Don’t judge a cat by its color

Antonia Gutierrez, Staff Writer

As the Halloween season pulls around the corner, so do many superstitions and myths. Black cats, for a very long time, have been mistreated around the world due to the belief that they are unlucky.
“Black cats are unlucky. They live with witches and Satanists. They embody evil. And heaven forbid one ever crosses your path,” are popular misconceptions.
In some European countries, like Britain and Ireland, black cats are seen as a sign of good luck while other countries are the complete opposite. The stereotype started in the Middle Ages. Not only did people think black was the color of evil, but also they believed that ownership of a cat meant the person was a witch.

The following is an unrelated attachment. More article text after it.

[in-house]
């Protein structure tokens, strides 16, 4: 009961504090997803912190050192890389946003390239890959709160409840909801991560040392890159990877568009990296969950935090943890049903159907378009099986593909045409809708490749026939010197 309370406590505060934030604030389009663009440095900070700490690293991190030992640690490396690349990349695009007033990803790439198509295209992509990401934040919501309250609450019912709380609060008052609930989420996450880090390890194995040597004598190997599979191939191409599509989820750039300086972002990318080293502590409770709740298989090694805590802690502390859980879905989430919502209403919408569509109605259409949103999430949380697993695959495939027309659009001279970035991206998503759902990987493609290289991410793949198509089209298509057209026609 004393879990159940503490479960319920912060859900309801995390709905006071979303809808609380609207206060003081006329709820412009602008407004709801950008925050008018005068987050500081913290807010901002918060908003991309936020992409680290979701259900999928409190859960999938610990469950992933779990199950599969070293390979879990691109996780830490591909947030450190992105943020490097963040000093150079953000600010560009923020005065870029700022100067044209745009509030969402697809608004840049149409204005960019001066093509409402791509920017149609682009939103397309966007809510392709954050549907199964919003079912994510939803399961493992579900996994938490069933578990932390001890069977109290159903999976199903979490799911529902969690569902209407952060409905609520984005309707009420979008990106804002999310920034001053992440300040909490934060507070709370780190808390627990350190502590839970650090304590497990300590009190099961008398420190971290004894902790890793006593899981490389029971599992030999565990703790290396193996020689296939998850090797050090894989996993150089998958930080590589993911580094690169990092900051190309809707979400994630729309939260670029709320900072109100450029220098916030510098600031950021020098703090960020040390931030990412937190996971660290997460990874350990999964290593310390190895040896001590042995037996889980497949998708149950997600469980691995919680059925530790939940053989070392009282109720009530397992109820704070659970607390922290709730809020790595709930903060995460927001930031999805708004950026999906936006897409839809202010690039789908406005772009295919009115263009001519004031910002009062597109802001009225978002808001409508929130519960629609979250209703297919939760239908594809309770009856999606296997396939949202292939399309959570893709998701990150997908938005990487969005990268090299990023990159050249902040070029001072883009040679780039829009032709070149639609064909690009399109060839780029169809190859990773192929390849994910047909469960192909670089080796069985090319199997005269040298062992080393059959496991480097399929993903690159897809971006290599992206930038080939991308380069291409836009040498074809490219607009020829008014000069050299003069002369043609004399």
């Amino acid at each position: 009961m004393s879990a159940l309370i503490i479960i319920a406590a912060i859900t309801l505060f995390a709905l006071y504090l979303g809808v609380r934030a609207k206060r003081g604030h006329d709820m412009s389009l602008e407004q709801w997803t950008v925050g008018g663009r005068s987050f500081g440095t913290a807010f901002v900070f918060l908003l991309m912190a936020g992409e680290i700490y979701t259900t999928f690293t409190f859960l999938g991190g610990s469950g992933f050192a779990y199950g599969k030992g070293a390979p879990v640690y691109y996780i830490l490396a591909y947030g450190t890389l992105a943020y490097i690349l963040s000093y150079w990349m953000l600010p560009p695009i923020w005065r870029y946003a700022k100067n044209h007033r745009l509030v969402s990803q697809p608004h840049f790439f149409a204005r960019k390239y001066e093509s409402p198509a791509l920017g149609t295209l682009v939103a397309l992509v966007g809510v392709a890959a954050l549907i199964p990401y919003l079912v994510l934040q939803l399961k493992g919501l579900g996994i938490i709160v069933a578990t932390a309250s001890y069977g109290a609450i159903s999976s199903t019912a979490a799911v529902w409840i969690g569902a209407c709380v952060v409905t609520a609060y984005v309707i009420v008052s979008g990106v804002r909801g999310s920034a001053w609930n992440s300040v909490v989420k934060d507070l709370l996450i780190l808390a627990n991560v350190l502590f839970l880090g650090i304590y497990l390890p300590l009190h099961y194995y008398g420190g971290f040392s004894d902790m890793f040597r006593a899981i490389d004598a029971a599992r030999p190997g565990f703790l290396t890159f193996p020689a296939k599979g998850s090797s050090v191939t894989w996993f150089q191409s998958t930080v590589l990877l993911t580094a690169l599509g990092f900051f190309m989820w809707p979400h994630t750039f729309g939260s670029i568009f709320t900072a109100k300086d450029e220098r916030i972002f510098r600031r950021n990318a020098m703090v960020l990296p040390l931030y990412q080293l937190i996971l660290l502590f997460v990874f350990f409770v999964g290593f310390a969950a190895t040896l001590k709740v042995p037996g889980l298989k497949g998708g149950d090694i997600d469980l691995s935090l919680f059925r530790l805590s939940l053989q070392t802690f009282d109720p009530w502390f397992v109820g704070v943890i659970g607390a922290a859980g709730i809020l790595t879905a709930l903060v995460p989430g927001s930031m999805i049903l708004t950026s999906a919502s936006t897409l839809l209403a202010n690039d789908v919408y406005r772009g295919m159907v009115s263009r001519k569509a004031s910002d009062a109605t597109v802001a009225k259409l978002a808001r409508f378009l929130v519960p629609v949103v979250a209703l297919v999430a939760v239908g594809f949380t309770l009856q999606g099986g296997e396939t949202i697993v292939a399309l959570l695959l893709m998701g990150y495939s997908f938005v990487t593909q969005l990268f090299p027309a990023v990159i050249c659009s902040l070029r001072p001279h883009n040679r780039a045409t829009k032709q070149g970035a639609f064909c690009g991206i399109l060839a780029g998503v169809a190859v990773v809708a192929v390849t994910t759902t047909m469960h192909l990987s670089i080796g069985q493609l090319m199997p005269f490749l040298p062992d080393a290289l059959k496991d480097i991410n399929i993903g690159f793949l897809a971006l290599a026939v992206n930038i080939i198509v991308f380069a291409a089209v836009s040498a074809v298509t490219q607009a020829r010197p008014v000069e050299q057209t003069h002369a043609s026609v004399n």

In Egypt, on the other hand, black cats were worshipped as gods. Killing black cats was punishable by death in Ancient Egypt. In Japan, black cats are thought to bring good luck.
Black cats are the least likely cats to be adopted in shelters. Of all the animals that are euthanized in shelters, 71% of them happen to be black cats. During Halloween, pranksters like to target these animals, which is why many shelters and cat organizations recommend that all cats be left indoors for their safety.
Some shelters and rescues across the United States won’t adopt out black cats. There have been cases where people adopt them during the holiday season and make the cats victims of Halloween pranks and ritual sacrifices. Black cats aren’t the only victims of prejudice in the animal kingdom. Black dogs receive just as much hate during the Halloween season. Don’t let the color of an animal’s fur influence your behavior this upcoming Halloween.